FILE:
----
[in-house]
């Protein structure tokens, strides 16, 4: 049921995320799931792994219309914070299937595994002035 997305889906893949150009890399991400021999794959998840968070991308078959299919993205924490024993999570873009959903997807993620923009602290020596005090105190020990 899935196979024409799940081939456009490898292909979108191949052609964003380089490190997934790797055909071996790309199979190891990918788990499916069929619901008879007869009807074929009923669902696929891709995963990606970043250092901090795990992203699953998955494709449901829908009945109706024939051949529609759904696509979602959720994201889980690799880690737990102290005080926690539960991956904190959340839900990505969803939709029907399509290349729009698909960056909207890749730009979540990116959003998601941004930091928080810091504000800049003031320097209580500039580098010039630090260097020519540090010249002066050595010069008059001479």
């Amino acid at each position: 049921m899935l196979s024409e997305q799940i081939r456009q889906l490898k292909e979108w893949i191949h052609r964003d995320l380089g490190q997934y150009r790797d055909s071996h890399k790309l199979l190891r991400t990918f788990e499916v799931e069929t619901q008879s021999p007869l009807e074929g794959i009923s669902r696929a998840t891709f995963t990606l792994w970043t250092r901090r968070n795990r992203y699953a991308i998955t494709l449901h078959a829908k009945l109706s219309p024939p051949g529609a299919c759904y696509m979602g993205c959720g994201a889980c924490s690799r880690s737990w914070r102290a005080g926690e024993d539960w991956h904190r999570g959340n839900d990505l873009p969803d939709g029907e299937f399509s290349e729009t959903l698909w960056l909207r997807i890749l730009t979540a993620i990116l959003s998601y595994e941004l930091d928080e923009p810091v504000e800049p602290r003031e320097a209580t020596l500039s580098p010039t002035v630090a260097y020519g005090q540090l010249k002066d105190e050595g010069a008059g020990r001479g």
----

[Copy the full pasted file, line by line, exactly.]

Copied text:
[in-house]
């Protein structure tokens, strides 16, 4: 049921995320799931792994219309914070299937595994002035 997305889906893949150009890399991400021999794959998840968070991308078959299919993205924490024993999570873009959903997807993620923009602290020596005090105190020990 899935196979024409799940081939456009490898292909979108191949052609964003380089490190997934790797055909071996790309199979190891990918788990499916069929619901008879007869009807074929009923669902696929891709995963990606970043250092901090795990992203699953998955494709449901829908009945109706024939051949529609759904696509979602959720994201889980690799880690737990102290005080926690539960991956904190959340839900990505969803939709029907399509290349729009698909960056909207890749730009979540990116959003998601941004930091928080810091504000800049003031320097209580500039580098010039630090260097020519540090010249002066050595010069008059001479």
């Amino acid at each position: 049921m899935l196979s024409e997305q799940i081939r456009q889906l490898k292909e979108w893949i191949h052609r964003d995320l380089g490190q997934y150009r790797d055909s071996h890399k790309l199979l190891r991400t990918f788990e499916v799931e069929t619901q008879s021999p007869l009807e074929g794959i009923s669902r696929a998840t891709f995963t990606l792994w970043t250092r901090r968070n795990r992203y699953a991308i998955t494709l449901h078959a829908k009945l109706s219309p024939p051949g529609a299919c759904y696509m979602g993205c959720g994201a889980c924490s690799r880690s737990w914070r102290a005080g926690e024993d539960w991956h904190r999570g959340n839900d990505l873009p969803d939709g029907e299937f399509s290349e729009t959903l698909w960056l909207r997807i890749l730009t979540a993620i990116l959003s998601y595994e941004l930091d928080e923009p810091v504000e800049p602290r003031e320097a209580t020596l500039s580098p010039t002035v630090a260097y020519g005090q540090l010249k002066d105190e050595g010069a008059g020990r001479g």